Have more than 7,000 teens and children been shot? Yes but let me be frank. This is a meaningless stat in the way it is being used. It does not be proved that gun control would work or even suggest a policy regardless of it’s probable results. It’s only purpose in this form is to jin up support for a policy.
Have 200 mass shootings happened in 2015? Yes…. if you change the definition. As noted by the Politifact “Mass Shooting Tracker uses an extremely broad definition of what many people would consider a mass shooting. If she had used a more restrictive definition that only counts incidents with deaths, as the federal government does, she would have come up with a much lower number. The Congressional Research Service counted 25 incidents in 2013, compared with 363 incidents counted by Mass Shooting Tracker.”
The writer commits a simple fallacy when he conflates society with government. Why have the government, particularly CDC, study gun violence? Can society not do that? Does the government not have better to things to put money towards like paying down debt?
“Socialism, like the ancient ideas from which it springs, confuses the distinction between government and society. As a result of this, every time we object to a thing being done by government, the socialists conclude that we object to its being done at all. We disapprove of state education. Then the socialists say that we are opposed to any education. We object to a state religion. Then the socialists say that we want no religion at all. We object to a state-enforced equality. Then they say that we are against equality. And so on, and so on. It is as if the socialists were to accuse us of not wanting persons to eat because we do not want the state to raise grain.”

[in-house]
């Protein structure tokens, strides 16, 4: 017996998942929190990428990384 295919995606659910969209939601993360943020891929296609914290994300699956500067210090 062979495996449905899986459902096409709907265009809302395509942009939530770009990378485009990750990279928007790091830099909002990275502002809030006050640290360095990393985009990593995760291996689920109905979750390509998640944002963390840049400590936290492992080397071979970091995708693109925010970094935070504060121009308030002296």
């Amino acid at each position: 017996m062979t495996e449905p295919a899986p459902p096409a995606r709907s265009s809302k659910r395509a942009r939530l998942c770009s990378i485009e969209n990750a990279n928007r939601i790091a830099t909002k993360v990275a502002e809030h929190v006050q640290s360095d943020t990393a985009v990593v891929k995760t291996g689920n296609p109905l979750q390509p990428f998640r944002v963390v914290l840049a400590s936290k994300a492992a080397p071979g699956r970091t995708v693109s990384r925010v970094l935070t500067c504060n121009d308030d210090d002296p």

Lastly he states that even the gun advocate he is responding to must see that regulation would benefit us all as if he proved that it would. At no point did he prove more gun control would lessen crime and benefit society. Back in reality we know countries with fewer guns have more homicides and more guns have less homicides.
In reality, according to Pew,
National rates of gun homicide and other violent gun crimes are strikingly lower now than during their peak in the mid-1990s, paralleling a general decline in violent crime, according to a Pew Research Center analysis of government data. Beneath the long-term trend, though, are big differences by decade: Violence plunged through the 1990s, but has declined less dramatically since 2000. Compared with 1993, the peak of U.S. gun homicides, the firearm homicide rate was 49% lower in 2010, and there were fewer deaths, even though the nation’s population grew. The victimization rate for other violent crimes with a firearm—assaults, robberies and sex crimes—was 75% lower in 2011 than in 1993. Violent non-fatal crime victimization overall (with or without a firearm) also is down markedly (72%) over two decades.